Beth said she was in denial for a long time about what was really going on with John. She kept saying and telling everyone he was going to be fine, even after he had three cranial hemorrhages and his kidneys shut down when they tried to nourish him with a feeding tube. When his kidneys failed, he gained a pound from fluid. He went from his 1 pound, 14 ounce birth weight, to 2 pounds, 14 ounces. Beth said she would leave a fingerprint when she touched him due to the fluid building in his body.

Four days before John died, Beth and Daren were taken to a room where the doctors suggested they begin thinking about taking him off the respirator. Beth’s gut response was “Hell no! My baby is a fighter.” They told her John would be vegetable for the rest of his life, so they urged the young parents to at least think about ending life support.

Beth said another baby, who was 6 weeks old, came in for a checkup and the doctors found he had just half a heart. Beth prayed that night that if God had to take one of the children, she wanted it to be her own son because this other baby was already alert and had a chance to live. When she went to see John the next day, Christopher was already gone. Beth remembers being angry when she heard about Christopher’s death.

The night of July 28, 1986, Beth dreamed about John during her restless night. When she walked into the hospital on July 29, Beth saw John for what he was: a tiny little baby who was hurting. She saw that his condition worsened every day, and finally accepted that if he was meant to live, God would let him breathe when he was taken off the respirator.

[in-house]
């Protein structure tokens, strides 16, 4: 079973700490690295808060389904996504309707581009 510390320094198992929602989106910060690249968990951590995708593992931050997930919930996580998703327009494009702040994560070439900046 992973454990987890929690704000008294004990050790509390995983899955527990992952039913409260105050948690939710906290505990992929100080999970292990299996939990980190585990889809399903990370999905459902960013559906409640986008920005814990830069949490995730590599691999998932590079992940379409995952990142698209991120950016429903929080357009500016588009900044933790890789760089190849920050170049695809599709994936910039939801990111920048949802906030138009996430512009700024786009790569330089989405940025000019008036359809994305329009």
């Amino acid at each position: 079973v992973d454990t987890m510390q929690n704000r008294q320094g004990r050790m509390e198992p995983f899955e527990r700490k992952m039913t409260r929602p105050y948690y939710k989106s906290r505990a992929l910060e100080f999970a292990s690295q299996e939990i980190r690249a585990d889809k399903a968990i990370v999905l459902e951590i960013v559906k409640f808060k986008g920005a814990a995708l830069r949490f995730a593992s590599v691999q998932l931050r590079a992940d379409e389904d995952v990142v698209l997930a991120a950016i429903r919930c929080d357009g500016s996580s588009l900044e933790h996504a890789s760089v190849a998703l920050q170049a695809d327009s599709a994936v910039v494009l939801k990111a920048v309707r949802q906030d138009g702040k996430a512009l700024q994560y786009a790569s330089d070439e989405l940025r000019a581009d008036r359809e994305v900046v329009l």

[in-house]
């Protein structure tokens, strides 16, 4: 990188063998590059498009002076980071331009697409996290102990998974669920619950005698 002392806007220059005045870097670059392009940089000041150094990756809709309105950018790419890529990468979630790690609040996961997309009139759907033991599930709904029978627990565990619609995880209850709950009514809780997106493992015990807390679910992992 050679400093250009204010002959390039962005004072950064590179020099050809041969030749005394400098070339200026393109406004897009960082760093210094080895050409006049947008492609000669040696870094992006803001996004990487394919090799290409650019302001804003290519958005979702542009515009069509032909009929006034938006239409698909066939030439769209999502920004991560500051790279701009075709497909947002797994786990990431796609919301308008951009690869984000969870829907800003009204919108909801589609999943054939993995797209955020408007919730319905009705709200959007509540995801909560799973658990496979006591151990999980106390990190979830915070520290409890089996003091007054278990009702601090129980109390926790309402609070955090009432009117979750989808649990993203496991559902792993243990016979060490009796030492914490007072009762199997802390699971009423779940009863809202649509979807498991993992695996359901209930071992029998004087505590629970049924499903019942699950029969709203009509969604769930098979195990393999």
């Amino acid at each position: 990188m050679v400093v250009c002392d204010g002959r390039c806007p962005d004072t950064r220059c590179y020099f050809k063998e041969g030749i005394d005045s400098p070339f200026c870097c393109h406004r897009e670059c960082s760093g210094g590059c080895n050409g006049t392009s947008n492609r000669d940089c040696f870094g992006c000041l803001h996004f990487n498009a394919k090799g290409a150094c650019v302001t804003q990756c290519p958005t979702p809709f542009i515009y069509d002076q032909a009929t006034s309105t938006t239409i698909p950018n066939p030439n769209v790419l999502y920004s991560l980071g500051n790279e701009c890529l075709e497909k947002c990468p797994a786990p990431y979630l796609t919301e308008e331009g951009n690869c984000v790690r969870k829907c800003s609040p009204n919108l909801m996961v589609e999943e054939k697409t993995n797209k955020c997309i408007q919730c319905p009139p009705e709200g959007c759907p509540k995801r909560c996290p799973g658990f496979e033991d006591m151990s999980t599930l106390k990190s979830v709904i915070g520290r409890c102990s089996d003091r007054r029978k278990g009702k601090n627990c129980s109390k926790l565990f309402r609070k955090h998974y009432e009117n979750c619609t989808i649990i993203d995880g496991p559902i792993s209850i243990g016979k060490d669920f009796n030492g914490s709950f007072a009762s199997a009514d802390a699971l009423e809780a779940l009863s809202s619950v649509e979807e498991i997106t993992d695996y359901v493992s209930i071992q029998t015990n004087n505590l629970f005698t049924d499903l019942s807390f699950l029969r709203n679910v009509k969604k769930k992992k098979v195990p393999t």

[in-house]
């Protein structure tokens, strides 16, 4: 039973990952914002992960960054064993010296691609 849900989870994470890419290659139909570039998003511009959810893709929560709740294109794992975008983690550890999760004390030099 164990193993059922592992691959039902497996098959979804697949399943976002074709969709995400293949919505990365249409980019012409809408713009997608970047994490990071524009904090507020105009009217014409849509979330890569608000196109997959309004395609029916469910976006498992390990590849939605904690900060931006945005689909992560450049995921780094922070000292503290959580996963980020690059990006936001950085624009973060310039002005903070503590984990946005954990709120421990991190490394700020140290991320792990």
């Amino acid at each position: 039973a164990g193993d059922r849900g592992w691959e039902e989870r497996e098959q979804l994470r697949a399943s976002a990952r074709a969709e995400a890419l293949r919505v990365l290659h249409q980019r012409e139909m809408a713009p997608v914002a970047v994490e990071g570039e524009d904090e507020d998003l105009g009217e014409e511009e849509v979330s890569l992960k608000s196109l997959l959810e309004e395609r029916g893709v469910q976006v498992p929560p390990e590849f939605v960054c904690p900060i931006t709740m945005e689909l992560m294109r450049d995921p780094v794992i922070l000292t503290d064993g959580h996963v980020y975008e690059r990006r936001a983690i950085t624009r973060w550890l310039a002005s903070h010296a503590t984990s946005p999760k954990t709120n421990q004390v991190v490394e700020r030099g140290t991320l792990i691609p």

Daren brought Beth the blanket her Mom had made for John and they were taken to a small room designed to look like a house. She said it was a very cozy room with a sofa, recliner, rocking chair, and bathroom. They took turns holding John while the hospital staff began turning down the respirator little by little.

If John didn’t survive, Beth wanted him to be in her arms so he would know his Mom loved him. A nurse told her that when he died, he would either gasp for air or there would be a little kick. When the doctor checked, he said John’s heart was slowing.

The moment John died, Beth said she felt intense warmth go through her body. She didn’t feel a kick or hear a gasp. She just felt that warmth as his soul departed.

The nurses took John from Beth. They cleaned him up and brought him back, so Beth held John for another five hours. After, Beth and Daren flew him to Pensacola where John was buried.

Beth is remarried today to Kevin. She has two daughters: Brittney, 19, and Taylor, 11. She cherishes her daughters, and particularly enjoys seeing them as young ladies. She knows youth is fleeting. She said she lost the feeling of being young when she lost John.

Although it was over 20 years ago and Beth had John for just a short 16 days, she still grieves for her lost baby. She misses him as badly today as she did one year after his death. And Beth felt it was time that the world knew her son. He was here. He was alive. He was John.


Blogger Lynnster said...

I am so in tears right now. Thank Beth for sharing, and thank you for writing it...

9:55 PM  
Blogger Ivy, the Great and Powerful said...

I don't even have any words right now. :*(

11:07 PM  
Anonymous Chip said...

I can not even imagine. thank you for sharing.

9:32 AM  
Blogger Sonia said...

WOW. INcredibly touching. Wow.

9:57 AM  
Blogger newscoma said...

Beth must be a very strong, amazing woman.

11:10 PM